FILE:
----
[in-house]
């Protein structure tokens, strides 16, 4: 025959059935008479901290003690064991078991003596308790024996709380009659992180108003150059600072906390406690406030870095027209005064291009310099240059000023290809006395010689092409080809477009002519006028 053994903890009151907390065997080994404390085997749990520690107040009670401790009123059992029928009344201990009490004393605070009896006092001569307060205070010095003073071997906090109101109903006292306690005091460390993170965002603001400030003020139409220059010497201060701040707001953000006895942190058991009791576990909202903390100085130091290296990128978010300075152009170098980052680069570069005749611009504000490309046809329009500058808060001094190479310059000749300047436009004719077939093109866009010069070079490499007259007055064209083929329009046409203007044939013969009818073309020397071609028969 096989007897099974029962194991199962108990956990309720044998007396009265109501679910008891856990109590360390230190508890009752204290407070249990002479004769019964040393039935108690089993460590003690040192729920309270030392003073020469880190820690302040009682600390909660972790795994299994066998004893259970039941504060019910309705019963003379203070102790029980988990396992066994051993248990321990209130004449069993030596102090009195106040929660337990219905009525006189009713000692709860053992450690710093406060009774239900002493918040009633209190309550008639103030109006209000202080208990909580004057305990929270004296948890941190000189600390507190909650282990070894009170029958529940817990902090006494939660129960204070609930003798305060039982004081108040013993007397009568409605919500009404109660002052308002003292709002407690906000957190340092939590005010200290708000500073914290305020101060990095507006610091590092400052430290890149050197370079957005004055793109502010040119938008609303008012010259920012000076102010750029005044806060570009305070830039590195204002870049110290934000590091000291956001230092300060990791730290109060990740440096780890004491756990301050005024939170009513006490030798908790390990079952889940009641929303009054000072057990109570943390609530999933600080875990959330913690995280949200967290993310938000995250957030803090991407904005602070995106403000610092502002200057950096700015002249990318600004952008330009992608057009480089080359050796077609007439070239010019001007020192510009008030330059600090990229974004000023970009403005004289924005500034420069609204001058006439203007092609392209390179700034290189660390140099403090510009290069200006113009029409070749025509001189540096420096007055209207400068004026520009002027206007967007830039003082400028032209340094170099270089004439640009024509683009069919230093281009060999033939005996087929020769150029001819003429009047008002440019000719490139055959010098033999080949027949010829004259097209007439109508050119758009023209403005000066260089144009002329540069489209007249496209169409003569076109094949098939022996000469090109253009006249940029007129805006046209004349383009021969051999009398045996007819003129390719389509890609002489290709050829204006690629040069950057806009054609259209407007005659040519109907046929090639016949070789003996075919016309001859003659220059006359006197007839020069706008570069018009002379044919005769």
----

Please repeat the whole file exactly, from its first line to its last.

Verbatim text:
[in-house]
């Protein structure tokens, strides 16, 4: 025959059935008479901290003690064991078991003596308790024996709380009659992180108003150059600072906390406690406030870095027209005064291009310099240059000023290809006395010689092409080809477009002519006028 053994903890009151907390065997080994404390085997749990520690107040009670401790009123059992029928009344201990009490004393605070009896006092001569307060205070010095003073071997906090109101109903006292306690005091460390993170965002603001400030003020139409220059010497201060701040707001953000006895942190058991009791576990909202903390100085130091290296990128978010300075152009170098980052680069570069005749611009504000490309046809329009500058808060001094190479310059000749300047436009004719077939093109866009010069070079490499007259007055064209083929329009046409203007044939013969009818073309020397071609028969 096989007897099974029962194991199962108990956990309720044998007396009265109501679910008891856990109590360390230190508890009752204290407070249990002479004769019964040393039935108690089993460590003690040192729920309270030392003073020469880190820690302040009682600390909660972790795994299994066998004893259970039941504060019910309705019963003379203070102790029980988990396992066994051993248990321990209130004449069993030596102090009195106040929660337990219905009525006189009713000692709860053992450690710093406060009774239900002493918040009633209190309550008639103030109006209000202080208990909580004057305990929270004296948890941190000189600390507190909650282990070894009170029958529940817990902090006494939660129960204070609930003798305060039982004081108040013993007397009568409605919500009404109660002052308002003292709002407690906000957190340092939590005010200290708000500073914290305020101060990095507006610091590092400052430290890149050197370079957005004055793109502010040119938008609303008012010259920012000076102010750029005044806060570009305070830039590195204002870049110290934000590091000291956001230092300060990791730290109060990740440096780890004491756990301050005024939170009513006490030798908790390990079952889940009641929303009054000072057990109570943390609530999933600080875990959330913690995280949200967290993310938000995250957030803090991407904005602070995106403000610092502002200057950096700015002249990318600004952008330009992608057009480089080359050796077609007439070239010019001007020192510009008030330059600090990229974004000023970009403005004289924005500034420069609204001058006439203007092609392209390179700034290189660390140099403090510009290069200006113009029409070749025509001189540096420096007055209207400068004026520009002027206007967007830039003082400028032209340094170099270089004439640009024509683009069919230093281009060999033939005996087929020769150029001819003429009047008002440019000719490139055959010098033999080949027949010829004259097209007439109508050119758009023209403005000066260089144009002329540069489209007249496209169409003569076109094949098939022996000469090109253009006249940029007129805006046209004349383009021969051999009398045996007819003129390719389509890609002489290709050829204006690629040069950057806009054609259209407007005659040519109907046929090639016949070789003996075919016309001859003659220059006359006197007839020069706008570069018009002379044919005769």